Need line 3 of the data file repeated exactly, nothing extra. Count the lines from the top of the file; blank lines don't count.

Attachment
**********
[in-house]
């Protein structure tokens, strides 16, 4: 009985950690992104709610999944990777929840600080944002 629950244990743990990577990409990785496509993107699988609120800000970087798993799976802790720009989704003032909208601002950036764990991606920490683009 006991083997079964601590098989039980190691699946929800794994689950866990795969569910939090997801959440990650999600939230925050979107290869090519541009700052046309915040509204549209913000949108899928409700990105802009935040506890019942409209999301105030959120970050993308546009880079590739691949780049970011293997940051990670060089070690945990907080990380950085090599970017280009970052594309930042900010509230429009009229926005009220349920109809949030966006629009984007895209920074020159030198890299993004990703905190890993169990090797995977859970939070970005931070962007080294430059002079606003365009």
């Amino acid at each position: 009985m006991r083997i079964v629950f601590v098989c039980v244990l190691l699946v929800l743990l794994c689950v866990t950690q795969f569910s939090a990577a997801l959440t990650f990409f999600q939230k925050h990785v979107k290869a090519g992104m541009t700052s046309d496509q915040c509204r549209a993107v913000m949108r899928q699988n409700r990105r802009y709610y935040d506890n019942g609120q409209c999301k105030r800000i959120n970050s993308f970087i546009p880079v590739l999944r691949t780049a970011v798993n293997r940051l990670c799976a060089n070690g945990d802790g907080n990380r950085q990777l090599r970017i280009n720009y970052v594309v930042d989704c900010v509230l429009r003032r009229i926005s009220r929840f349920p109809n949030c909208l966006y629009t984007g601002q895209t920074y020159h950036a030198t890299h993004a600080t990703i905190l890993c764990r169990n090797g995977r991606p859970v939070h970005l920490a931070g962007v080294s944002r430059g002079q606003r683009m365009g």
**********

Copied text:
């Amino acid at each position: 009985m006991r083997i079964v629950f601590v098989c039980v244990l190691l699946v929800l743990l794994c689950v866990t950690q795969f569910s939090a990577a997801l959440t990650f990409f999600q939230k925050h990785v979107k290869a090519g992104m541009t700052s046309d496509q915040c509204r549209a993107v913000m949108r899928q699988n409700r990105r802009y709610y935040d506890n019942g609120q409209c999301k105030r800000i959120n970050s993308f970087i546009p880079v590739l999944r691949t780049a970011v798993n293997r940051l990670c799976a060089n070690g945990d802790g907080n990380r950085q990777l090599r970017i280009n720009y970052v594309v930042d989704c900010v509230l429009r003032r009229i926005s009220r929840f349920p109809n949030c909208l966006y629009t984007g601002q895209t920074y020159h950036a030198t890299h993004a600080t990703i905190l890993c764990r169990n090797g995977r991606p859970v939070h970005l920490a931070g962007v080294s944002r430059g002079q606003r683009m365009g």